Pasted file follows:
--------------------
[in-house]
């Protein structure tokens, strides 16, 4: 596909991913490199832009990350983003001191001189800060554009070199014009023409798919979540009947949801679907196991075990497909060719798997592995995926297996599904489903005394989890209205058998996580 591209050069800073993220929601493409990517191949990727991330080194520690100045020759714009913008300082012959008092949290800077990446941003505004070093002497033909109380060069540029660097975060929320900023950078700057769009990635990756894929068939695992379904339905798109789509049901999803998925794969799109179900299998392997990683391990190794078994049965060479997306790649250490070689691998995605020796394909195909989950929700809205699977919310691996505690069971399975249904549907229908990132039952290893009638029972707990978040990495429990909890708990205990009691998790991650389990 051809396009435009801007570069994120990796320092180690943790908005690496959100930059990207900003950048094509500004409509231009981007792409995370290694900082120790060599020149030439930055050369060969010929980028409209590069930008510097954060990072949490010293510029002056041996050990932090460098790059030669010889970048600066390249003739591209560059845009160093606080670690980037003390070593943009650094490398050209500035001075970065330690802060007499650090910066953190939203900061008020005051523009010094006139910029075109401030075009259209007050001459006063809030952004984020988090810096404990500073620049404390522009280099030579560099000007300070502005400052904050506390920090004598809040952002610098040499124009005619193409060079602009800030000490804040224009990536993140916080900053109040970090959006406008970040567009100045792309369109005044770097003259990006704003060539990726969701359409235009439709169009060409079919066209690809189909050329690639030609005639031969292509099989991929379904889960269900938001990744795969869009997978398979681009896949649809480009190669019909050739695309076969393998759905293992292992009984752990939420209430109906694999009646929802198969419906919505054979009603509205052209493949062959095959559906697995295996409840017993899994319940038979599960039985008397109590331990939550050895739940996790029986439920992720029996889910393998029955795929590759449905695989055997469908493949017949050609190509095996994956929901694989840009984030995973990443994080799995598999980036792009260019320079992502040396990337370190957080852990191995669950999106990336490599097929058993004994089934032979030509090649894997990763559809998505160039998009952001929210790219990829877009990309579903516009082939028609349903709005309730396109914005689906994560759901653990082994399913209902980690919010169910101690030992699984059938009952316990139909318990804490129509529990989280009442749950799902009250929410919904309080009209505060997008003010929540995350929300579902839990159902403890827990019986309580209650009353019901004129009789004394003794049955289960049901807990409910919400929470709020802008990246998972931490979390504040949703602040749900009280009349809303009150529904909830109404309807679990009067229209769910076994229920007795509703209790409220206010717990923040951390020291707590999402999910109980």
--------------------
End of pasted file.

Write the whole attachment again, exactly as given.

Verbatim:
[in-house]
């Protein structure tokens, strides 16, 4: 596909991913490199832009990350983003001191001189800060554009070199014009023409798919979540009947949801679907196991075990497909060719798997592995995926297996599904489903005394989890209205058998996580 591209050069800073993220929601493409990517191949990727991330080194520690100045020759714009913008300082012959008092949290800077990446941003505004070093002497033909109380060069540029660097975060929320900023950078700057769009990635990756894929068939695992379904339905798109789509049901999803998925794969799109179900299998392997990683391990190794078994049965060479997306790649250490070689691998995605020796394909195909989950929700809205699977919310691996505690069971399975249904549907229908990132039952290893009638029972707990978040990495429990909890708990205990009691998790991650389990 051809396009435009801007570069994120990796320092180690943790908005690496959100930059990207900003950048094509500004409509231009981007792409995370290694900082120790060599020149030439930055050369060969010929980028409209590069930008510097954060990072949490010293510029002056041996050990932090460098790059030669010889970048600066390249003739591209560059845009160093606080670690980037003390070593943009650094490398050209500035001075970065330690802060007499650090910066953190939203900061008020005051523009010094006139910029075109401030075009259209007050001459006063809030952004984020988090810096404990500073620049404390522009280099030579560099000007300070502005400052904050506390920090004598809040952002610098040499124009005619193409060079602009800030000490804040224009990536993140916080900053109040970090959006406008970040567009100045792309369109005044770097003259990006704003060539990726969701359409235009439709169009060409079919066209690809189909050329690639030609005639031969292509099989991929379904889960269900938001990744795969869009997978398979681009896949649809480009190669019909050739695309076969393998759905293992292992009984752990939420209430109906694999009646929802198969419906919505054979009603509205052209493949062959095959559906697995295996409840017993899994319940038979599960039985008397109590331990939550050895739940996790029986439920992720029996889910393998029955795929590759449905695989055997469908493949017949050609190509095996994956929901694989840009984030995973990443994080799995598999980036792009260019320079992502040396990337370190957080852990191995669950999106990336490599097929058993004994089934032979030509090649894997990763559809998505160039998009952001929210790219990829877009990309579903516009082939028609349903709005309730396109914005689906994560759901653990082994399913209902980690919010169910101690030992699984059938009952316990139909318990804490129509529990989280009442749950799902009250929410919904309080009209505060997008003010929540995350929300579902839990159902403890827990019986309580209650009353019901004129009789004394003794049955289960049901807990409910919400929470709020802008990246998972931490979390504040949703602040749900009280009349809303009150529904909830109404309807679990009067229209769910076994229920007795509703209790409220206010717990923040951390020291707590999402999910109980």